Editor: My generation has not been taught the basics of financial literacy. I never learned how to apply for a credit card without getting scammed, as a result, I’ve never gotten one. My fears aren’t unfounded, many companies prey on ignorance with complicated contracts that make it difficult to spot terrible interest rates and fees. In fact, 21% of credit card consumers don’t even know if they have debt. This is not a frivolous concern; my partner and I always pay our rent on time, but mortgage companies see us as unreliable due to our lack of credit history.
When I was 18 years old, two of my relatives declared bankruptcy because of credit card debt, and I’m fearful of experiencing the same situation. As a young person, I had heard the term “credit score”, but it was an abstract idea that I and none of my peers understood; we didn’t know having a good credit history is a requirement of accessing basic needs in our society. If we had adequate financial literacy education, I would have been able to start building my credit history with confidence because I would have had the tools to know what I was getting into, and how to manage that huge responsibility. We’re not alone, Only 34% of our community can pass a basic financial literacy test. As our economy gets more stacked in favor of those at the top, working class young people need support with making major life decisions.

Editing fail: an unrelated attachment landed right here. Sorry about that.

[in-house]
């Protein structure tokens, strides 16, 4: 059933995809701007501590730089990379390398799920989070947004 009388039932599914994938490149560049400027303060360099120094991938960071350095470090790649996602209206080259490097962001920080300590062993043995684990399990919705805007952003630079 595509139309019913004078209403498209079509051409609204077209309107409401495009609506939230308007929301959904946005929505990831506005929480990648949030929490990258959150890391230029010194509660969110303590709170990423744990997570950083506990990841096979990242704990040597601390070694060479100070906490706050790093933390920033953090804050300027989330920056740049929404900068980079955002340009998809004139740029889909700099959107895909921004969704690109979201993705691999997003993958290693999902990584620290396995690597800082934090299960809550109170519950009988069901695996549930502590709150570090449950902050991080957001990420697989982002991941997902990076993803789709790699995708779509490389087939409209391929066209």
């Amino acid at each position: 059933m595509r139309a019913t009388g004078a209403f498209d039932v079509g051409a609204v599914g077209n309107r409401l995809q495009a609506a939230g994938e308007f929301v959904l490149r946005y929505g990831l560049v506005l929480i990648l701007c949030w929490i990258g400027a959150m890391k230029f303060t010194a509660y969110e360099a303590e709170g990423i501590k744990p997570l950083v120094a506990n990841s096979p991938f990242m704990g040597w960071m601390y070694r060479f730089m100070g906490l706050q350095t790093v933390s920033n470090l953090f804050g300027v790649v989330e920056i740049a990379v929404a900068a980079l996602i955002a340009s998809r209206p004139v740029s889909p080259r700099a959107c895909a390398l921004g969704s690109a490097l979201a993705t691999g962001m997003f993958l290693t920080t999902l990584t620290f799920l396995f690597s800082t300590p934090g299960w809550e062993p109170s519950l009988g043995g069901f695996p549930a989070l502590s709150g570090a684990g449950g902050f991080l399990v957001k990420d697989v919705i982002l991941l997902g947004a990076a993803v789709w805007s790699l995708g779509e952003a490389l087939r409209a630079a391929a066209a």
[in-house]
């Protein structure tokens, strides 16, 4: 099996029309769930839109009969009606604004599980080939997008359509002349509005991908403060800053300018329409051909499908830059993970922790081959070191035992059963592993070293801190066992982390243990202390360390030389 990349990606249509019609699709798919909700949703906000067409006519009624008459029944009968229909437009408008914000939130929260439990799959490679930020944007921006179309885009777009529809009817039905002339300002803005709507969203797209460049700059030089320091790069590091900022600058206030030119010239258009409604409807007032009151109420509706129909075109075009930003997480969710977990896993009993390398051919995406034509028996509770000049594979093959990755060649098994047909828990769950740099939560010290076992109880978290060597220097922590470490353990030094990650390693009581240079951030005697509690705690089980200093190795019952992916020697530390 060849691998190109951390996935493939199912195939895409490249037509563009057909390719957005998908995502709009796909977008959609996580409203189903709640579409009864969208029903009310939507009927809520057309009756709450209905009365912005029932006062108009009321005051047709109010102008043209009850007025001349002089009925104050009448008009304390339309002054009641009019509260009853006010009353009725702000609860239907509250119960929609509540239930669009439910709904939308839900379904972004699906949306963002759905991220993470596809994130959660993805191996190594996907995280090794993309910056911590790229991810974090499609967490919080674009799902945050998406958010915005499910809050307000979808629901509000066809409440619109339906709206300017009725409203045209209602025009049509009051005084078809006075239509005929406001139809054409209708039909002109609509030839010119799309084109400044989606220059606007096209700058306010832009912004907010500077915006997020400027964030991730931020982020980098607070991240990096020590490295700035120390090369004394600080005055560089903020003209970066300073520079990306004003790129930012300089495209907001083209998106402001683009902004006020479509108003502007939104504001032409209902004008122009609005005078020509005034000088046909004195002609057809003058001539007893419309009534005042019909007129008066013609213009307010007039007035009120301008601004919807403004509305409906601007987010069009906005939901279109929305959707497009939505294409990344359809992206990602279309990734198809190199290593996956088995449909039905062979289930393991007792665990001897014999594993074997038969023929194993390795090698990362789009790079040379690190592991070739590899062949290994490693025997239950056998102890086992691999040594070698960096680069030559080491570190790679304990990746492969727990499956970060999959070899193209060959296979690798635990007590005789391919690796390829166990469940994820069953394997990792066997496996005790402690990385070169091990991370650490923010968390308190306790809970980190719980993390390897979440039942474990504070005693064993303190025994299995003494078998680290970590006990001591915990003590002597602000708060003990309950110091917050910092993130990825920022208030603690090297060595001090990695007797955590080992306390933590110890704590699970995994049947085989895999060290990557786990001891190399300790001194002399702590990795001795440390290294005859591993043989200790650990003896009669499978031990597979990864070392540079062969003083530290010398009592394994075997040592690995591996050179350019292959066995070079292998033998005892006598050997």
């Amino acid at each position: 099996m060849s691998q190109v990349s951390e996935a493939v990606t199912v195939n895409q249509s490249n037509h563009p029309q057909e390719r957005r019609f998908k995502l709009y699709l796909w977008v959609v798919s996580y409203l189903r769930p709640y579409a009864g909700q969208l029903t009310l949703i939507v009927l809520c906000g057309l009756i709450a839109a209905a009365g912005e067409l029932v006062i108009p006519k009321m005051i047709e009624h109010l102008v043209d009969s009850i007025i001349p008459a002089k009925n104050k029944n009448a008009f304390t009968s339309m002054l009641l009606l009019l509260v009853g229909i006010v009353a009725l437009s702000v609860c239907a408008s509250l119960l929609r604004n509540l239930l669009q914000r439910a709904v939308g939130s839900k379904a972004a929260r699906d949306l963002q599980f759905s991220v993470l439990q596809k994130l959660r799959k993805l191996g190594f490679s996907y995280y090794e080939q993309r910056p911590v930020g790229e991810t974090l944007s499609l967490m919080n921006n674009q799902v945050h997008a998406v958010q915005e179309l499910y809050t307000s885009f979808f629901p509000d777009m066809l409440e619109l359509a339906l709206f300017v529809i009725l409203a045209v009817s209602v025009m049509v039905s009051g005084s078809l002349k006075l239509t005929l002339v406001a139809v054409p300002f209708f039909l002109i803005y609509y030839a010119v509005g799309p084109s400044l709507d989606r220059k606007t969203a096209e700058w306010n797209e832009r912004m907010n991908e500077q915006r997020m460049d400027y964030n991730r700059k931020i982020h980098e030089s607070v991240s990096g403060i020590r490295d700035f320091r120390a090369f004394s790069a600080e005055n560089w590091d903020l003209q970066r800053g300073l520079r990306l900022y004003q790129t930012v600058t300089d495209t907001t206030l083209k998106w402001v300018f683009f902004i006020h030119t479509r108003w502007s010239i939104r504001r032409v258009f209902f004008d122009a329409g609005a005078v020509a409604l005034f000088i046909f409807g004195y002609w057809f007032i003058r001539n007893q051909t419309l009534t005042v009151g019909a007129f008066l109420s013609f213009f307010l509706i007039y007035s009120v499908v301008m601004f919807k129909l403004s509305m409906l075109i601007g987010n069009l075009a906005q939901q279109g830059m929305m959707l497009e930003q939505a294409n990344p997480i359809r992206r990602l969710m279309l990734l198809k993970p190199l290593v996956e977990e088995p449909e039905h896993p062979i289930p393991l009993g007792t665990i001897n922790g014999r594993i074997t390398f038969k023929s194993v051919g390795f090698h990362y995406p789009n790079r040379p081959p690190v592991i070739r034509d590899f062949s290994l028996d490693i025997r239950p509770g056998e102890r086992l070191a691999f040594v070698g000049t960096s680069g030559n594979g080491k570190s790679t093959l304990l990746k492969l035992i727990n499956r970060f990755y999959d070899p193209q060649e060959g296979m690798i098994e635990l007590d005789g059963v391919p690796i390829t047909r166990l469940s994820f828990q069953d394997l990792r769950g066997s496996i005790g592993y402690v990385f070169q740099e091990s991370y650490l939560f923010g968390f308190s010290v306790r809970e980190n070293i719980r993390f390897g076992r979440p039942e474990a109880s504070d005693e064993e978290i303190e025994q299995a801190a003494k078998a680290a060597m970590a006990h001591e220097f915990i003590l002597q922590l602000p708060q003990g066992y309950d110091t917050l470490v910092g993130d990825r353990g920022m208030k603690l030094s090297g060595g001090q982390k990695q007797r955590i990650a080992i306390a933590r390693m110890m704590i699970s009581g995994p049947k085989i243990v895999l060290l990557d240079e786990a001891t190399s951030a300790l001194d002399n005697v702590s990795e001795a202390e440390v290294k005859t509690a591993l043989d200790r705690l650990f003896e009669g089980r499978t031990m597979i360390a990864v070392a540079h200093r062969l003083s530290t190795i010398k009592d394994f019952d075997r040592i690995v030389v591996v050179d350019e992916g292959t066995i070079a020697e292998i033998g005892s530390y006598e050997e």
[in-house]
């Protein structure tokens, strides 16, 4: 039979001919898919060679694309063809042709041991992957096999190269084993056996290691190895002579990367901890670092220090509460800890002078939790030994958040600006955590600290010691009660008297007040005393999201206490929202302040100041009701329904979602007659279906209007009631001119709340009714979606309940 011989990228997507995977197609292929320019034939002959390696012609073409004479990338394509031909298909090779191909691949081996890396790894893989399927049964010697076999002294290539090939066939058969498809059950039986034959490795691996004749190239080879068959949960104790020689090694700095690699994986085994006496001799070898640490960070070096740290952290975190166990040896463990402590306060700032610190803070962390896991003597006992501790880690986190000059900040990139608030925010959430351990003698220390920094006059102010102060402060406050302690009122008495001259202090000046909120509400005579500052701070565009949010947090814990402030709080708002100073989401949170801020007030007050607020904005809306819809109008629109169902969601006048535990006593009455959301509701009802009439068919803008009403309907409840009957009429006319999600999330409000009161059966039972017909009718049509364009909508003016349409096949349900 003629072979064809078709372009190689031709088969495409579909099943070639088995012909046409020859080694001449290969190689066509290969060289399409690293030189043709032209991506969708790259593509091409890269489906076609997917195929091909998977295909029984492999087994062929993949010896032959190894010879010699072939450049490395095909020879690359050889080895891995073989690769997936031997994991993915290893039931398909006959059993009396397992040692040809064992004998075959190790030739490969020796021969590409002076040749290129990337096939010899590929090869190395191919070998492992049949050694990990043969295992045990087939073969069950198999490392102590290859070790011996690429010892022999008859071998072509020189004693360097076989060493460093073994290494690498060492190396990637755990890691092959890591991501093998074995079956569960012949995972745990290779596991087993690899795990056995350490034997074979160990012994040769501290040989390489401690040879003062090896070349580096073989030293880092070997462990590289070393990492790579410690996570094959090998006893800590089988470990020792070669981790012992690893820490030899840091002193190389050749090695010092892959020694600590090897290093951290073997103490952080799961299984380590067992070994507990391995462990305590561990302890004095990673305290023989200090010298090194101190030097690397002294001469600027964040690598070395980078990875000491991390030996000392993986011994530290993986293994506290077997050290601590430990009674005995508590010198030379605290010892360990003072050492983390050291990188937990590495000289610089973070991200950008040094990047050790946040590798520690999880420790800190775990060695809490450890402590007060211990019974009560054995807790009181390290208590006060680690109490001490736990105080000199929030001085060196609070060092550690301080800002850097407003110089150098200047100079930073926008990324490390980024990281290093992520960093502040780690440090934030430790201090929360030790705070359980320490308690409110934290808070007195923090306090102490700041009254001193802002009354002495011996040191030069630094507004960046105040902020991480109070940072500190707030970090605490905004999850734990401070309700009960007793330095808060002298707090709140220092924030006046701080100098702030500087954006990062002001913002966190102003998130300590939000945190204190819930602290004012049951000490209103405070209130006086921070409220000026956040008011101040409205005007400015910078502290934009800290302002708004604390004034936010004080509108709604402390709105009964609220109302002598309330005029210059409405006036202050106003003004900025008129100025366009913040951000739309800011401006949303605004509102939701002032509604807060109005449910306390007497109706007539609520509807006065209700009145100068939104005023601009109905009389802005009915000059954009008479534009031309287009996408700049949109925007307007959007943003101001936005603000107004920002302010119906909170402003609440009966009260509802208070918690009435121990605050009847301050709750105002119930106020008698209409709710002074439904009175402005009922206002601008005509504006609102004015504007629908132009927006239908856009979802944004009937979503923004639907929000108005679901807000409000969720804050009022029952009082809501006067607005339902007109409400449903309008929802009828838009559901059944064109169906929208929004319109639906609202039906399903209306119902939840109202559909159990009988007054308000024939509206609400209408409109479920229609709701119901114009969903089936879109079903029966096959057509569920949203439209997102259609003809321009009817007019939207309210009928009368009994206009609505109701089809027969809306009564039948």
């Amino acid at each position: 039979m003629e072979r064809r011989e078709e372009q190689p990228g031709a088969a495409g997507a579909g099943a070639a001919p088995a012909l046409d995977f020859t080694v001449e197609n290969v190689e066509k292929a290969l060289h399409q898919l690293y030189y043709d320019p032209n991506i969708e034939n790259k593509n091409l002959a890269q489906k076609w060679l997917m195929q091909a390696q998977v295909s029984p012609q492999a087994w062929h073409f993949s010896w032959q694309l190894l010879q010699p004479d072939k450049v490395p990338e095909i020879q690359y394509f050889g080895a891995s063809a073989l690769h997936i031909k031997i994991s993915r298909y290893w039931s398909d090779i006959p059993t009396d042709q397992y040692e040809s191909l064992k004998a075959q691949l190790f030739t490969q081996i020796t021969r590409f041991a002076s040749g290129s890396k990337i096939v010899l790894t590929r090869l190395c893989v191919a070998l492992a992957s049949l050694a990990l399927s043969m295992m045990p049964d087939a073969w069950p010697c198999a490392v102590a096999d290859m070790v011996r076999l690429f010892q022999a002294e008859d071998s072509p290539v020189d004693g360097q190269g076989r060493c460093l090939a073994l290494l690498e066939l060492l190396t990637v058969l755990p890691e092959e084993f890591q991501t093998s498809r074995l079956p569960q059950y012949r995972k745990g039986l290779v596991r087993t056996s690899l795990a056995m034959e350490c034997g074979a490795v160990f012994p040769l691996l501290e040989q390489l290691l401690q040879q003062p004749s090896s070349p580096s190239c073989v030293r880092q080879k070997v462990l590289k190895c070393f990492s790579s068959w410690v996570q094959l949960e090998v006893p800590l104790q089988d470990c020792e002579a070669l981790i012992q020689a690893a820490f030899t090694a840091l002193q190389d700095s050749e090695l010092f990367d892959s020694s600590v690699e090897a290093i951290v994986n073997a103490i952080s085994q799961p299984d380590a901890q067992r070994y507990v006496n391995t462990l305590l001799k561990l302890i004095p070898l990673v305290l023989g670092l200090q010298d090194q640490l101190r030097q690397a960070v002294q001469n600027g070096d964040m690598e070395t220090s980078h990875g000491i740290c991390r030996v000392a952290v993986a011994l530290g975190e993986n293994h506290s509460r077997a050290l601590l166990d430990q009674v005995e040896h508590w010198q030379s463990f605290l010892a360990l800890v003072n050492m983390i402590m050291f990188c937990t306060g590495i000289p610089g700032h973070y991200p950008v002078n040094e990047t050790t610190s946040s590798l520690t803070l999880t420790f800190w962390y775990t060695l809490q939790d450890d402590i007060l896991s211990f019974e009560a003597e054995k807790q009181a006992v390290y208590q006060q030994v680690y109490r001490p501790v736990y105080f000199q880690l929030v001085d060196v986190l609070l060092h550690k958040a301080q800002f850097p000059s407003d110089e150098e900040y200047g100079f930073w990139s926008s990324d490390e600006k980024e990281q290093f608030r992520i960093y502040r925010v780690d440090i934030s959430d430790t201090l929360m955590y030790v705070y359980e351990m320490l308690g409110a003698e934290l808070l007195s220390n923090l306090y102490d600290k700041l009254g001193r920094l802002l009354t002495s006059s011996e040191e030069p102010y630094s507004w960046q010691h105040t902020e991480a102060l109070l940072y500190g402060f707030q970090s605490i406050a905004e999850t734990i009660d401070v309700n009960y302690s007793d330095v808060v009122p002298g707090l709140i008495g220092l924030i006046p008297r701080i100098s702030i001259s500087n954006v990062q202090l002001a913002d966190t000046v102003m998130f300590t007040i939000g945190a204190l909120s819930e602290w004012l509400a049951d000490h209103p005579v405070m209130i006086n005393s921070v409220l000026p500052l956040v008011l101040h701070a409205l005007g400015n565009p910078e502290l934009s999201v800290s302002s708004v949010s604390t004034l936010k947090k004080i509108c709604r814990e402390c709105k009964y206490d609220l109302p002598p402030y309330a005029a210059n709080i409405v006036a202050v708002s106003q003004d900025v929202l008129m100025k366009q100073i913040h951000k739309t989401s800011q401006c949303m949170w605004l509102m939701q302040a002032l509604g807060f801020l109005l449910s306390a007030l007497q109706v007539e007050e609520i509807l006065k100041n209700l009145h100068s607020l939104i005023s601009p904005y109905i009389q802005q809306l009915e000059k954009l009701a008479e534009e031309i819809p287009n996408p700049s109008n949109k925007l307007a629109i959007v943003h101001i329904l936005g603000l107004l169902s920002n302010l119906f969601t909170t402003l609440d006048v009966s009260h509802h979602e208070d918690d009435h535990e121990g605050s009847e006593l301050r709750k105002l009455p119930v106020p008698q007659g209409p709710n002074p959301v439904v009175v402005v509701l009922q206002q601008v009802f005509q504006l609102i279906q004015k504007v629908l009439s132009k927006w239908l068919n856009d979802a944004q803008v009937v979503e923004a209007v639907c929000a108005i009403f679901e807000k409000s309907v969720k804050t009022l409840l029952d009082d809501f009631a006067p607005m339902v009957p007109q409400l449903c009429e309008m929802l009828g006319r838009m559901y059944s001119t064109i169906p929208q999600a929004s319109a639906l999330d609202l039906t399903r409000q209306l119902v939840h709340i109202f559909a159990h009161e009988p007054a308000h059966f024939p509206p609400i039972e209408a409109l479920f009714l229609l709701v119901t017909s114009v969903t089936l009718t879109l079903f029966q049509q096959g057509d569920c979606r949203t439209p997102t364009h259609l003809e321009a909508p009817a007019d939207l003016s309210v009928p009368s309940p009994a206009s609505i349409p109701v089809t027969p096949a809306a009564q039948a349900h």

This widespread ignorance is not acceptable. We need to strengthen financial literacy standards in our high schools so our youth have all the skills they need to successfully navigate adulthood, which is why I’m urging Colorado state legislators to vote yes on Revise Student Financial Literacy Standards (HB21-1200).
— Paulina Castle, via [email protected]olorado.com